What should litigators do upon receiving potentially useful, probative documents that may have been misappropriated or wrongly given to them? This is one of litigators’ hardest ethics questions.
A New Jersey lawyer faced this question in a wrongful death lawsuit that he brought for a deceased patient’s estate against a hospital and its doctor. Before trial, the lawyer received an envelope addressed to him containing copies of the hospital’s documents. The hospital had created the documents under a state law requiring it to report and investigate adverse events at the hospital. The law also provided that privilege protected documents created during the process.
The estate’s lawyer knew that the documents might be privileged (as they turned out to be) and that the sender probably lacked authority to provide them (as also turned out to be true). But the documents were helpful.
Should he (1) return or destroy the documents; (2) notify the hospital and, if appropriate, litigate the question whether they may be used; or (3) study the documents, tell no one, and use them to the client’s advantage at the most propitious moment? The lawyer took the last course. The court found it was the wrong one, leading to the lawyer’s disqualification, which the appeals court upheld. Jablow v. Wagner, 2015 N.J. Super. Unpub. LEXIS 778 (N.J. Super. Ct. App. Div., Apr. 8, 2015).
The court found that the lawyer violated Rule 4.4(b) of the New Jersey Rules of Professional Conduct, which requires a lawyer to notify the sender upon receiving “inadvertently sent” documents. The New Jersey rule is based on Rule 4.4(b) of the ABA Model Rules of Professional Conduct, which the ABA interprets more narrowly. According to ABA Formal Opinion 11-460 (2011), Model Rule 4.4(b) does not apply when documents are intentionally provided to a lawyer, even if improperly. It applies only to documents provided inadvertently—e.g., emails sent to the lawyer accidentally or privileged documents negligently produced in the course of discovery. Opinion 11-460 relied on both the language of Rule 4.4(b) and the accompanying comment, which states that “this Rule does not address the legal duties of a lawyer who receives a document . . . that the lawyer knows or reasonably should know may have been inappropriately obtained by the sending person.”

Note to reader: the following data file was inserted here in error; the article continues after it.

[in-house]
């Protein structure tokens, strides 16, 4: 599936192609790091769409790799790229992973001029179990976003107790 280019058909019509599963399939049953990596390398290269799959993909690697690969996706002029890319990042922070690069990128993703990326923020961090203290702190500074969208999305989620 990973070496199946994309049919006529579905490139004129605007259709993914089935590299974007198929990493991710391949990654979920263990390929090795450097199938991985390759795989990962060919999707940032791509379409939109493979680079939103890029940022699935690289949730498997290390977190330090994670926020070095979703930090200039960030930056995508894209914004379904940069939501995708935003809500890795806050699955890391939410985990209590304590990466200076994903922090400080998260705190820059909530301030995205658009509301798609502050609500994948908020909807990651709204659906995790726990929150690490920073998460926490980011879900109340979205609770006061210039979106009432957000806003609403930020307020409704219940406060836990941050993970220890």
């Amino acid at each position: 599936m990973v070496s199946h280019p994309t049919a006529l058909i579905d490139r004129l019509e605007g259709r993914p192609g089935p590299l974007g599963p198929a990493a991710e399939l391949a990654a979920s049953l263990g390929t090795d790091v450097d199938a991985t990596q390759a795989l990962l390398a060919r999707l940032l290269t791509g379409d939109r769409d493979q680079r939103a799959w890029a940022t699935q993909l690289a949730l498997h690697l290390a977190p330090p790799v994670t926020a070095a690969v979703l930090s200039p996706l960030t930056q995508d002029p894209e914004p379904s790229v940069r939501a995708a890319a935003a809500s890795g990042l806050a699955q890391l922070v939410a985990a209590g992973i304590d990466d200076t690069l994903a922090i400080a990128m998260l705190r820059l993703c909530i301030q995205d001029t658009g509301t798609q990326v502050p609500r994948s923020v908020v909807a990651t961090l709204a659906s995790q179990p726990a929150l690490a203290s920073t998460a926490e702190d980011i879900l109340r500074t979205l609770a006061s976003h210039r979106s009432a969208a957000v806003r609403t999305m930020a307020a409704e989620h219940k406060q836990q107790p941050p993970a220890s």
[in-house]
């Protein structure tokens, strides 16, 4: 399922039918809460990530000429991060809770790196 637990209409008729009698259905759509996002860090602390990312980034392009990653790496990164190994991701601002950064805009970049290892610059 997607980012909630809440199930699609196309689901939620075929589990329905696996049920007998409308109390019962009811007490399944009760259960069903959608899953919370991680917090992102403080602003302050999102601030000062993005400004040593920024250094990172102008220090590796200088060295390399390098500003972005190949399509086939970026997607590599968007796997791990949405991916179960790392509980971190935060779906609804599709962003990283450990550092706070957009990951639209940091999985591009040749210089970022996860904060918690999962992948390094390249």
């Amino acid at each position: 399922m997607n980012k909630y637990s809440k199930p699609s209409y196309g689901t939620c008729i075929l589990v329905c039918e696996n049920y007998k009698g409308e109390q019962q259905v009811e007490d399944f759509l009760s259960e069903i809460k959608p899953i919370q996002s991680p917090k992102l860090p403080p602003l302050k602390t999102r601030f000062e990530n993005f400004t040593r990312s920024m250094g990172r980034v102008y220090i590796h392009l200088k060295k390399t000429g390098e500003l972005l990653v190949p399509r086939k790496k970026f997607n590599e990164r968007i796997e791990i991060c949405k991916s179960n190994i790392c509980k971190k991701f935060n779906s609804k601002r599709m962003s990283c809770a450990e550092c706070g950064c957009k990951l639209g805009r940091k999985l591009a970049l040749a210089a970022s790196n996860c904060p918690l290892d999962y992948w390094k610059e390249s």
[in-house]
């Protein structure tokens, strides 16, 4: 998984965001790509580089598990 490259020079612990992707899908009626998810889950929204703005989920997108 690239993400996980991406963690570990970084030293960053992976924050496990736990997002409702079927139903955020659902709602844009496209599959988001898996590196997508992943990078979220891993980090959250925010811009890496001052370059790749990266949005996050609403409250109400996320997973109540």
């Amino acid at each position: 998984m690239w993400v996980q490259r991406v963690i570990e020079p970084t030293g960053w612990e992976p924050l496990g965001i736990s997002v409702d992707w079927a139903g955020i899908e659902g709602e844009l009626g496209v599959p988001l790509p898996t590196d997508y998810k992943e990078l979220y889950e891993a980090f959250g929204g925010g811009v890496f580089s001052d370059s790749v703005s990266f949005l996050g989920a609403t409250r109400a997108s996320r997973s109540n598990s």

Other law may apply when questionable documents are intentionally given to a lawyer—for example, criminal law forbidding possession of stolen property, statutes protecting the privacy of electronic information, or tort law forbidding one from assisting another’s breach of a fiduciary duty. Many courts have issued opinions pursuant to their supervisory authority establishing further limits on the receipt or use of questionable documents. As the cases illustrate, the question has endless variations. Sometimes:
- The documents are privileged on their face (though the lawyer may have an argument that the privilege was waived because it was not adequately protected).
- The documents, though misappropriated, appear to be unprivileged and potentially available through ordinary discovery.
- The documents reveal serious wrongdoing.
- The documents are provided in violation of criminal law, or in breach of fiduciary duty.
- The documents are sent anonymously.
- The client, rather than a third party, is the source.
- The documents are originals.
The opinions are hard to codify or summarize, both because different judges have reached different conclusions about where the lines are drawn and because so many factors go into the equation.
Given the legal and ethical uncertainty, what should a litigator do upon receiving potentially helpful documents that may be unlawful for the lawyer to possess and use? For starters, research whether it is legal to obtain, keep, and use the documents. Some judges have pointed out the wisdom of obtaining advice from a legal ethics expert before using questionable documents. See, e.g., United States v. Kubini, 304 F.R.D. 208, 224 (W.D. Pa. 2015).
The voices in your head will no doubt engage in heated debate between silence and disclosure if the documents are extremely helpful “smoking guns.” If the legal question is a close one, Opinion 11-460 says, “the lawyer need not risk violating a legal or ethical obligation” but may disclose to opposing counsel that the document was received. Then the lawyer may litigate the propriety of its use. In criminal cases, prosecutors conducting an investigation or trial often ask a separate “taint team” to review potentially privileged documents to ascertain and litigate whether they may properly be used. Privately retained trial counsel may ask a separate law firm to serve a similar function so that trial counsel will not be disqualified if it turns out that the documents in question are “tainted.”
A prudent lawyer receiving questionable documents should handle them with care. Although, of course, saying that only betrays the difficulty of the question.